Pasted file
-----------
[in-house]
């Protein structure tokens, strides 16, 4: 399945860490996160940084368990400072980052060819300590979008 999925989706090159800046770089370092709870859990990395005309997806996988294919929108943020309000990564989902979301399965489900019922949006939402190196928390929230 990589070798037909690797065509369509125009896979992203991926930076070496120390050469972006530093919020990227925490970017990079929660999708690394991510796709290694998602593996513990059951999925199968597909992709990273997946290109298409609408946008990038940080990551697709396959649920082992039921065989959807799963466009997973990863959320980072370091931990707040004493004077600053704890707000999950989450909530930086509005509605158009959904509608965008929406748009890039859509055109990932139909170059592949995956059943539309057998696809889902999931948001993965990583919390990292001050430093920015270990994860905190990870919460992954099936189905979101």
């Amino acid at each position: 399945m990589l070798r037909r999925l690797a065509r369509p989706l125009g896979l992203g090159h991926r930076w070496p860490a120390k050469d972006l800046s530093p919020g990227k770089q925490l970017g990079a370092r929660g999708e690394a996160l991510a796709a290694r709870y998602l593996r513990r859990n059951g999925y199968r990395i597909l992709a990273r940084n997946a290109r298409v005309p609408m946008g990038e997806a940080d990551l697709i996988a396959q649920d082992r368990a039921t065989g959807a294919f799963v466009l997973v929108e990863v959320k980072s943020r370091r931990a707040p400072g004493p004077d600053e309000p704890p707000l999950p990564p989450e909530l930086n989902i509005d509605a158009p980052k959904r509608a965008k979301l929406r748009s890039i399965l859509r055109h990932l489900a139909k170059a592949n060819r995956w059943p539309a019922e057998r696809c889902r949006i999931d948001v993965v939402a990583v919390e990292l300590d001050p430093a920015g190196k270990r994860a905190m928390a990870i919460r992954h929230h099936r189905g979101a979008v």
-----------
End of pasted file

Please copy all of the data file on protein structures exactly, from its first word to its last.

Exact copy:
[in-house]
């Protein structure tokens, strides 16, 4: 399945860490996160940084368990400072980052060819300590979008 999925989706090159800046770089370092709870859990990395005309997806996988294919929108943020309000990564989902979301399965489900019922949006939402190196928390929230 990589070798037909690797065509369509125009896979992203991926930076070496120390050469972006530093919020990227925490970017990079929660999708690394991510796709290694998602593996513990059951999925199968597909992709990273997946290109298409609408946008990038940080990551697709396959649920082992039921065989959807799963466009997973990863959320980072370091931990707040004493004077600053704890707000999950989450909530930086509005509605158009959904509608965008929406748009890039859509055109990932139909170059592949995956059943539309057998696809889902999931948001993965990583919390990292001050430093920015270990994860905190990870919460992954099936189905979101």
């Amino acid at each position: 399945m990589l070798r037909r999925l690797a065509r369509p989706l125009g896979l992203g090159h991926r930076w070496p860490a120390k050469d972006l800046s530093p919020g990227k770089q925490l970017g990079a370092r929660g999708e690394a996160l991510a796709a290694r709870y998602l593996r513990r859990n059951g999925y199968r990395i597909l992709a990273r940084n997946a290109r298409v005309p609408m946008g990038e997806a940080d990551l697709i996988a396959q649920d082992r368990a039921t065989g959807a294919f799963v466009l997973v929108e990863v959320k980072s943020r370091r931990a707040p400072g004493p004077d600053e309000p704890p707000l999950p990564p989450e909530l930086n989902i509005d509605a158009p980052k959904r509608a965008k979301l929406r748009s890039i399965l859509r055109h990932l489900a139909k170059a592949n060819r995956w059943p539309a019922e057998r696809c889902r949006i999931d948001v993965v939402a990583v919390e990292l300590d001050p430093a920015g190196k270990r994860a905190m928390a990870i919460r992954h929230h099936r189905g979101a979008v």